Awake at 5am (4:58 to be precise), breakfast at 6am after lying in bed wondering if I am really awake, then examining myself for physical tiredness and realising my brain was doing its normal hello-day-chat. This internal monologue (which used to be a dialogue, but I’m lonelier now) alerts me to the fact of my being alert. You might say it’s a solipsistic reassurance, except that with my history of wavering sleep patterns it feels more like the enemy I know than a close friend.
I used to rise early through choice, and savour the times when I could remain in bed until the day was well advanced, but now it seems as if there can never be adequate reasons to remain horizontal. The luxuries of lying in, reading in bed, breakfast in bed, long mornings of chat and sensuality and sex are gone. The comfort of the day’s fatigue resting with the warmth of another close body is gone. Gone and not forgotten, though I force myself not to dwell upon the fact.
Recently I slept with a friend, and it was just that, sleep. My friend kindly accepted me to share her space and there was no question in my mind of its chaste nature. In a flat so small I had to leap a bicycle to get out of bed, we were a good boy and girl and there was no confusion. Both of us old friends single, both rather low, both lonely. How very British it was that we didn’t even offer one another the crumb of a hug, but instead, like repelling magnets, both kept securely to our side of the bed. It wasn’t that we found each other repulsive, but I sensed there was a tacit acknowledgement that a perfectly good friendship could so easily be ruined by intimate contact.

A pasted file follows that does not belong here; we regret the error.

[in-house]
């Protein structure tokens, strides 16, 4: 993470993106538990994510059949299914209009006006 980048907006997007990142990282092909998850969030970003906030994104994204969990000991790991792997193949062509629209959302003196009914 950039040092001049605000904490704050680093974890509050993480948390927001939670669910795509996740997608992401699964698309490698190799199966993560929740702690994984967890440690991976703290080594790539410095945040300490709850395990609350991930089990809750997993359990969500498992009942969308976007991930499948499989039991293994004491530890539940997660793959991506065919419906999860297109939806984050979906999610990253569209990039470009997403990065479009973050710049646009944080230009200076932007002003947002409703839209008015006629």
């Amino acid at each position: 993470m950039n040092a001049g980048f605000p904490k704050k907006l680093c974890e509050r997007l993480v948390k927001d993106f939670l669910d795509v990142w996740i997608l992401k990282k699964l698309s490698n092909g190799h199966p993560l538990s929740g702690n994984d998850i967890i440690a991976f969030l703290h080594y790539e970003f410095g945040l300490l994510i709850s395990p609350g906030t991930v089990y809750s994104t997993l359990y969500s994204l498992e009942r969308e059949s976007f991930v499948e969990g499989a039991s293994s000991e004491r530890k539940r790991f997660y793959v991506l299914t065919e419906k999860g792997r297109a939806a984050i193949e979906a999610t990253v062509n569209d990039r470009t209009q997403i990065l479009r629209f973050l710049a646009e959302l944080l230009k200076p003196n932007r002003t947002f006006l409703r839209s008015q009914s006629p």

Later, I couldn’t help thinking that if we were from another, gentler, more generous culture, we’d have comforted and accomodated one another more confidently and with no confusion, without the fearscare of S E X (which wasn’t going to happen) stopping us even touching.
Cut to: one of the happiest times of my life. I was in a long-term relationship which was physically very satisfying, though it suffered from a certain lack of emotional compatibility that would eventually break us up. I was working abroad, and one of the team members, a sassy, confident girl, had the hots for me. I wasn’t looking for anything else, and was thus relaxed and friendly with everyone.
Oblivious to the elixir of hot sun and late nights, we grew close and within two weeks had relaxed enough with each other to fall asleep in the back of a car, hand in hand, head resting on sleep-deprived head, the scent of pine and suntan lotion and hormones drifting in and out of our dreams. It was so romantic. When I got home, I was full of love, of the perfect, unrequited kind. Within 48 hours, my girlfriend was distraught with the agony of jealousy, and demanded to know who it was.
I hadn’t even noticed that I was glowing like warm night coals with the appreciation of being appreciated, and in my naivety, couldn’t believe she had noticed the change in me, but there was no point in denying it. She on the other hand couldn’t believe we had not fucked each other senseless, as that’s what she would have done in my position. Her parents were not born in Britain, they originated in far sultrier climes, the Mediterranean, the Indian Ocean, and she had not the Methodist-Baptist mix which ran through the veins of my family, of repressed lust, delayed gratification and the sensible use of prophylactics. I always found this earthy acceptance of her desire deeply attractive, being so much the polar opposite of my own set up.
I did regret not acting, later, in cold London, and somewhat embarassed myself – but that’s another story. And yet, I did the right thing by not responding animally to her almost nude, cold, wet body as it landed upon my back, shocking me out of sunbathe slumber. Being in a better place enabled finer feelings to emerge and I was glad of it, because that was the catalyst, the key which fused sleeping chemicals and created the potential for much deeper experiences a few years later. It wasn’t sex I needed, it was this effortless connection to another soul. I had to go through loneliness to find it.
This is once again where I find myself, and why my sleep is erratic. It’s not the lack of sex, though that would help. When I share my bed, I share my life, and I find it difficult though not impossible to do otherwise. Years ago, I remember coming across some graffiti in a grotty pub bog which read, “Sex is easy to get – stand up comedy you have to work for” and thinking, God help me if that’s true. At least I can make people laugh.